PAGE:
What is Japanese JuJutsu

Latest update: Thursday, March 24th, 2011 at 9:46 am.

A History and Style Guide of Jujutsu
By Robert Rousseau, About.com

Jujutsu History and Style Guide Introduction: Lets say that you were a Samurai during medieval times in Japan. I know, big stretch, right? Still, if you were, you would need to know how to use a sword. But what if you didnt have that sword with you and the attack came from someone with one? After all, swords can be knocked from ones hand. What would you do then?

Japanese jujutsu or jujitsu, thats what. In other words, you would stop that sword strike from coming and throw your adversary, pin them, or use a joint lock/choke hold. By the way, the Samurai used to play for keeps. In other words, they often practiced moves designed to kill their opponents.

Heres the rest of the story on the dangerous art of Japanese Jujutsu or Jujitsu.

Jujutsu History

Japanese old style jujutsu or Nihon koryu jujutsu was developed and practiced during the Muromachi period in Japan between 1333-1573. This old style of martial arts training was focused on teaching the unarmed or very lightly armed warrior to fight a heavily armed warrior. This eventually led to a significant amount of grappling, throwing, restraining, and weaponry skills being taught to Samurai, the most effective of which depended on the particular situation.

The term jujutsu began to take hold in the 17th century. At the time, it really described all of the grappling related disciplines in Japan being used and taught by the samurai. Jujutsu translates to the "art of softness," or "way of yielding," which reinforces the notion that it is an art that uses an attackers aggressiveness and momentum against them.

Eventually, jujutsu morphed, changing with the times to the Nihon jujutsu seen more today. Generally, this more contemporary style is often termed Edo jujutsu, since it was founded during the Edo period. The striking in these styles would be less effective against armor, for example, since no one is really wearing armor these days. However, it would be more appropriate against a plain-clothed person.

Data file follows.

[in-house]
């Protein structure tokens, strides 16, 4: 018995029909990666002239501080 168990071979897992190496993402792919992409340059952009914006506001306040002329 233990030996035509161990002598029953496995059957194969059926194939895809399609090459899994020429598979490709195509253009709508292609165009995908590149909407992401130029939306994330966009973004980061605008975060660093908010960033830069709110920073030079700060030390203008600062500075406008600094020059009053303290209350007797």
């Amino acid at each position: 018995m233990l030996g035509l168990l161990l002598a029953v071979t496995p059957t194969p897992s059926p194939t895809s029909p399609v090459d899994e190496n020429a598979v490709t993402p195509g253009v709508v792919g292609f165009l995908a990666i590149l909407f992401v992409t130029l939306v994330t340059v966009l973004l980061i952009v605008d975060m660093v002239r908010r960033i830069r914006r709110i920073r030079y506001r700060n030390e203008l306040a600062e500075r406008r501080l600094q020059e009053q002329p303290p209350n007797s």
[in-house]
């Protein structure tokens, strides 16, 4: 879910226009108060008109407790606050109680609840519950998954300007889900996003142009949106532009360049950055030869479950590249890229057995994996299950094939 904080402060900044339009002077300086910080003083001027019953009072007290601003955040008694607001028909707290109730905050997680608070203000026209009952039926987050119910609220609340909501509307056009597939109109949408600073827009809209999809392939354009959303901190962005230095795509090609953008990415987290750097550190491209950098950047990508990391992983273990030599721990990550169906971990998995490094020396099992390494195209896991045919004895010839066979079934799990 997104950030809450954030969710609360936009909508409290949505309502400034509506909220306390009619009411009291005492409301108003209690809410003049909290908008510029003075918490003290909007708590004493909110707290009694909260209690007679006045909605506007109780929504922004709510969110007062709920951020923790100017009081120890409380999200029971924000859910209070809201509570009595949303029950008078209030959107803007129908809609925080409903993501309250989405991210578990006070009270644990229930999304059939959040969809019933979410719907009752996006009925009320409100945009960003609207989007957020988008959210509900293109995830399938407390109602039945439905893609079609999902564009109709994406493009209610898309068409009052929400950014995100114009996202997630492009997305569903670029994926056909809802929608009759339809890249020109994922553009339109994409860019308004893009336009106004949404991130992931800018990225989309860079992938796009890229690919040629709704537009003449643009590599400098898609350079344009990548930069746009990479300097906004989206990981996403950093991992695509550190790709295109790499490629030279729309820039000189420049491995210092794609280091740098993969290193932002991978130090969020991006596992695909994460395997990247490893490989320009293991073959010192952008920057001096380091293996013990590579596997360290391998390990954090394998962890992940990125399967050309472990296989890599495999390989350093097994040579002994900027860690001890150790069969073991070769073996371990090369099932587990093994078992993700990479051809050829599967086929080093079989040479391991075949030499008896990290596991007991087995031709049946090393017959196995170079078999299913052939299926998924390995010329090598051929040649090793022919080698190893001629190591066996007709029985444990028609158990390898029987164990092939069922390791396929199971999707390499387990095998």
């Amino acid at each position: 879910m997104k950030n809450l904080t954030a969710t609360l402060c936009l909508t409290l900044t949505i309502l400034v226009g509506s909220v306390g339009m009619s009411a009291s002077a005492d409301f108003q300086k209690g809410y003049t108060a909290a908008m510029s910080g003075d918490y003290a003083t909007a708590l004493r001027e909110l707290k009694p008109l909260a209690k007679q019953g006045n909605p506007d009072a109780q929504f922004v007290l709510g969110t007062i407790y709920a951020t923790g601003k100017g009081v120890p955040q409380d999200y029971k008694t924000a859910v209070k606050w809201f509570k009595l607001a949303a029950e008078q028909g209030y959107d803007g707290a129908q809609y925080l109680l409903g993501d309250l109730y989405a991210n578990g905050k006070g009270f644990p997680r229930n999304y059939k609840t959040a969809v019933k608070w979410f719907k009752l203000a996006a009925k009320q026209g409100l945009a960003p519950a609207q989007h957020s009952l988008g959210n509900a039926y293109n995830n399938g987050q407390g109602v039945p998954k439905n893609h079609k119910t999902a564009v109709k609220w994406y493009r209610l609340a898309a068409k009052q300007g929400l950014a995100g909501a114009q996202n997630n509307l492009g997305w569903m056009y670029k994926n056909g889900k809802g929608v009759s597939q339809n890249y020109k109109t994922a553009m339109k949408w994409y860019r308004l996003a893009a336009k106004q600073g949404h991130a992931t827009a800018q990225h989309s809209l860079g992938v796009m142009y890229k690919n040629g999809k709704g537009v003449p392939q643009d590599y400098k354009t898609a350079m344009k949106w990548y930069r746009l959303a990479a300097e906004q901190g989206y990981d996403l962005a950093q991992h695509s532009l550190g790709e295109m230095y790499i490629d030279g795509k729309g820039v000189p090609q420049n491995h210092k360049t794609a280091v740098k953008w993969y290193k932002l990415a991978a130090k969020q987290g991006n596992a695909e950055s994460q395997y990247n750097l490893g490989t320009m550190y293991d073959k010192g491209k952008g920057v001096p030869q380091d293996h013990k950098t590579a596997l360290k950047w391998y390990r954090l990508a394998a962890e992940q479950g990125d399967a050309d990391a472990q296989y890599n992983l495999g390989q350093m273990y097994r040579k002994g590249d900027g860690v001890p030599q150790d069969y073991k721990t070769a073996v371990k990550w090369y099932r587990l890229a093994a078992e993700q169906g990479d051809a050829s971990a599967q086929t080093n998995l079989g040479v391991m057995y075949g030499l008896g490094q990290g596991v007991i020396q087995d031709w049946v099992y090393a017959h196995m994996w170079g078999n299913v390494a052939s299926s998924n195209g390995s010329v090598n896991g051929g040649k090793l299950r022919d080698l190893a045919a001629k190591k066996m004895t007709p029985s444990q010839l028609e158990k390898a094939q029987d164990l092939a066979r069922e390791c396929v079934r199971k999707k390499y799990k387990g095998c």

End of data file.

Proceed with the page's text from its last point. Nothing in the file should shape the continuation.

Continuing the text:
The Characteristics of Jujutsu
Jujutsu is characterized by using an attackers momentum or strength against them by guiding it in a way that the applier would prefer (and not the attacker). Methods taught in jujitsu or jujutsu circles include striking, throwing, restraining (pinning and strangling), joint locks, weaponry, and grappling. It is truly best known for its effectiveness against weapons, use of throws, and its locks (armbars and wrist locks, for example). Weapons use is also taught.

The Goal of Jujutsu
The goal of jujutsu is simple. Practitioners hope to disable, disarm, or even kill opponents, depending on the situation, by using their own aggressiveness against them.

Jujutsu Substyles
There are many schools of Japanese jujutsu or jujitsu. These include some of the older ones such as:
. Araki-ryu
. Daito-ryu aiki-jujutsu
. Hontai Yoshin-ryu
. Kashima Shin-ryu
. Kukishin-ryu
. Kyushin Ryu
. Sekiguchi Shinshin-ryu
. Sosuishitsu-ryu
. Takenouchi-ryu
. Tatsumi-ryu
. Tenjin Shinyo-ryu
. Yagyu Shingan Ryu
. Yoshin Ryu

And then there are the more modern schools, sometimes termed self-defense jujutsu schools, such as:
. Danzan Ryu
. German Ju-Jutsu
. Goshin Jujitsu
. Hakko Ryu
. Hakko Denshin Ryu
. Kumite-ryu Jujutsu
. Miyama Ryu
. Sanuces Ryu
. Shorinji Kan Jiu Jitsu (The Jitsu Foundation)
. Small Circle JuJitsu
. World Ju-Jitsu Federation (WJJF)
. Goshinbudo